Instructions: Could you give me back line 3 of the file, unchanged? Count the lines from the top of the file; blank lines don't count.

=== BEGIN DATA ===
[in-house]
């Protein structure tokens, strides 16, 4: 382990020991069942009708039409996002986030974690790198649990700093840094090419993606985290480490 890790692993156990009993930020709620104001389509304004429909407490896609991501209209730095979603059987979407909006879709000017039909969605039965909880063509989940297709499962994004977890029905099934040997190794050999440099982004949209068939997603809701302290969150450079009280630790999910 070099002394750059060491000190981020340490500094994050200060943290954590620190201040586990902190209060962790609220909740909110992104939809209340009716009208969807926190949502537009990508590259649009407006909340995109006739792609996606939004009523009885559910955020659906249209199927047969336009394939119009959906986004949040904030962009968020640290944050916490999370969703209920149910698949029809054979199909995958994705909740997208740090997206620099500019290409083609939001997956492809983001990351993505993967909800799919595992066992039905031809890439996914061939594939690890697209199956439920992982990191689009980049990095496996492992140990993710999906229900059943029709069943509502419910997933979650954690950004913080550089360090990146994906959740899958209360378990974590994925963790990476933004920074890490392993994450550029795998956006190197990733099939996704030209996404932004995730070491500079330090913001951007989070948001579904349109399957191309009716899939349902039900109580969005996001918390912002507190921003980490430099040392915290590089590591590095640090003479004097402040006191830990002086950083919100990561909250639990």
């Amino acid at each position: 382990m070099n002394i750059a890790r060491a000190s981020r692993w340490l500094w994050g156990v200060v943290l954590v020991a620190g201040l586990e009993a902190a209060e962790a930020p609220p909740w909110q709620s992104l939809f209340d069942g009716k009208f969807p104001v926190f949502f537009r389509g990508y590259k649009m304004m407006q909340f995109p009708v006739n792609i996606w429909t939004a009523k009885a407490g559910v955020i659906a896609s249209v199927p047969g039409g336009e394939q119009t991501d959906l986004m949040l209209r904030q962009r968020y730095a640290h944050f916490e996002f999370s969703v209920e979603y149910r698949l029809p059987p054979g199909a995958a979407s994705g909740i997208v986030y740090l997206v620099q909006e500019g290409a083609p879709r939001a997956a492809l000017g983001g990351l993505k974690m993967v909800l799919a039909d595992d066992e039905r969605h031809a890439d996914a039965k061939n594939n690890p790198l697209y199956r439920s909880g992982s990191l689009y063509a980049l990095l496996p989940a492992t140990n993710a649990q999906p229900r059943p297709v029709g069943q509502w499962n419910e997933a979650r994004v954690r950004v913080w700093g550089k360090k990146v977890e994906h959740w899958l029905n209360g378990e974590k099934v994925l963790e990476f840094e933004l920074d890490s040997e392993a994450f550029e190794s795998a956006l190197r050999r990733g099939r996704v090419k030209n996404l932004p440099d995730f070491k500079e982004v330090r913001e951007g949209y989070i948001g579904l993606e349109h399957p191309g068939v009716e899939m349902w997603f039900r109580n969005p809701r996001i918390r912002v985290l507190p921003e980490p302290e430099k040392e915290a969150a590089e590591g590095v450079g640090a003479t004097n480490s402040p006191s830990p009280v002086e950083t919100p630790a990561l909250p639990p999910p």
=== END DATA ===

């Amino acid at each position: 382990m070099n002394i750059a890790r060491a000190s981020r692993w340490l500094w994050g156990v200060v943290l954590v020991a620190g201040l586990e009993a902190a209060e962790a930020p609220p909740w909110q709620s992104l939809f209340d069942g009716k009208f969807p104001v926190f949502f537009r389509g990508y590259k649009m304004m407006q909340f995109p009708v006739n792609i996606w429909t939004a009523k009885a407490g559910v955020i659906a896609s249209v199927p047969g039409g336009e394939q119009t991501d959906l986004m949040l209209r904030q962009r968020y730095a640290h944050f916490e996002f999370s969703v209920e979603y149910r698949l029809p059987p054979g199909a995958a979407s994705g909740i997208v986030y740090l997206v620099q909006e500019g290409a083609p879709r939001a997956a492809l000017g983001g990351l993505k974690m993967v909800l799919a039909d595992d066992e039905r969605h031809a890439d996914a039965k061939n594939n690890p790198l697209y199956r439920s909880g992982s990191l689009y063509a980049l990095l496996p989940a492992t140990n993710a649990q999906p229900r059943p297709v029709g069943q509502w499962n419910e997933a979650r994004v954690r950004v913080w700093g550089k360090k990146v977890e994906h959740w899958l029905n209360g378990e974590k099934v994925l963790e990476f840094e933004l920074d890490s040997e392993a994450f550029e190794s795998a956006l190197r050999r990733g099939r996704v090419k030209n996404l932004p440099d995730f070491k500079e982004v330090r913001e951007g949209y989070i948001g579904l993606e349109h399957p191309g068939v009716e899939m349902w997603f039900r109580n969005p809701r996001i918390r912002v985290l507190p921003e980490p302290e430099k040392e915290a969150a590089e590591g590095v450079g640090a003479t004097n480490s402040p006191s830990p009280v002086e950083t919100p630790a990561l909250p639990p999910p």